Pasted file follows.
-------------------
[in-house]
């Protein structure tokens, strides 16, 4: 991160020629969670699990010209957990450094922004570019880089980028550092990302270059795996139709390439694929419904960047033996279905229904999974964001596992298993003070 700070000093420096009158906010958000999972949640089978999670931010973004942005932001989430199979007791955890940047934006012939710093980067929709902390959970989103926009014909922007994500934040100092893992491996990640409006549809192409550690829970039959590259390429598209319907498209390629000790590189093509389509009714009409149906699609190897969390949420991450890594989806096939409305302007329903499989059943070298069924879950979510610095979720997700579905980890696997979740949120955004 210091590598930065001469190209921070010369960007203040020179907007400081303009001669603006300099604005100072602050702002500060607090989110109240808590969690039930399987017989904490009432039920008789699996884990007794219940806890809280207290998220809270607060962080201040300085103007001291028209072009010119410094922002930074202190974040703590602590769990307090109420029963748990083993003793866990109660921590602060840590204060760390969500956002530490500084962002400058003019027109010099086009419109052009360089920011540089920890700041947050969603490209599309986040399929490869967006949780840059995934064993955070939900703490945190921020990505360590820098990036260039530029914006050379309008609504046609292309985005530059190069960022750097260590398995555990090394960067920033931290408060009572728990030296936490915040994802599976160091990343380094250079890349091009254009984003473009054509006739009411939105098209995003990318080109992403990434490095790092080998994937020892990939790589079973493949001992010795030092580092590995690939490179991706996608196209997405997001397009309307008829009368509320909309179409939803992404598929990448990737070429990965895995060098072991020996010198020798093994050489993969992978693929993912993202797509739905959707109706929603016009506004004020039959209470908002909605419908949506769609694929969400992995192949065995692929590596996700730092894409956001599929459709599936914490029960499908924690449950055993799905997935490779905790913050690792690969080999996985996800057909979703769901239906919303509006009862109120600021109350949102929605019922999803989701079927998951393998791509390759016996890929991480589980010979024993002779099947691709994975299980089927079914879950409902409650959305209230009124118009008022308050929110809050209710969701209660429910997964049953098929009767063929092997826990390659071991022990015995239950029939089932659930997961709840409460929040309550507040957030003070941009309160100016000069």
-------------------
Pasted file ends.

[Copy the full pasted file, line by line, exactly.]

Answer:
[in-house]
């Protein structure tokens, strides 16, 4: 991160020629969670699990010209957990450094922004570019880089980028550092990302270059795996139709390439694929419904960047033996279905229904999974964001596992298993003070 700070000093420096009158906010958000999972949640089978999670931010973004942005932001989430199979007791955890940047934006012939710093980067929709902390959970989103926009014909922007994500934040100092893992491996990640409006549809192409550690829970039959590259390429598209319907498209390629000790590189093509389509009714009409149906699609190897969390949420991450890594989806096939409305302007329903499989059943070298069924879950979510610095979720997700579905980890696997979740949120955004 210091590598930065001469190209921070010369960007203040020179907007400081303009001669603006300099604005100072602050702002500060607090989110109240808590969690039930399987017989904490009432039920008789699996884990007794219940806890809280207290998220809270607060962080201040300085103007001291028209072009010119410094922002930074202190974040703590602590769990307090109420029963748990083993003793866990109660921590602060840590204060760390969500956002530490500084962002400058003019027109010099086009419109052009360089920011540089920890700041947050969603490209599309986040399929490869967006949780840059995934064993955070939900703490945190921020990505360590820098990036260039530029914006050379309008609504046609292309985005530059190069960022750097260590398995555990090394960067920033931290408060009572728990030296936490915040994802599976160091990343380094250079890349091009254009984003473009054509006739009411939105098209995003990318080109992403990434490095790092080998994937020892990939790589079973493949001992010795030092580092590995690939490179991706996608196209997405997001397009309307008829009368509320909309179409939803992404598929990448990737070429990965895995060098072991020996010198020798093994050489993969992978693929993912993202797509739905959707109706929603016009506004004020039959209470908002909605419908949506769609694929969400992995192949065995692929590596996700730092894409956001599929459709599936914490029960499908924690449950055993799905997935490779905790913050690792690969080999996985996800057909979703769901239906919303509006009862109120600021109350949102929605019922999803989701079927998951393998791509390759016996890929991480589980010979024993002779099947691709994975299980089927079914879950409902409650959305209230009124118009008022308050929110809050209710969701209660429910997964049953098929009767063929092997826990390659071991022990015995239950029939089932659930997961709840409460929040309550507040957030003070941009309160100016000069």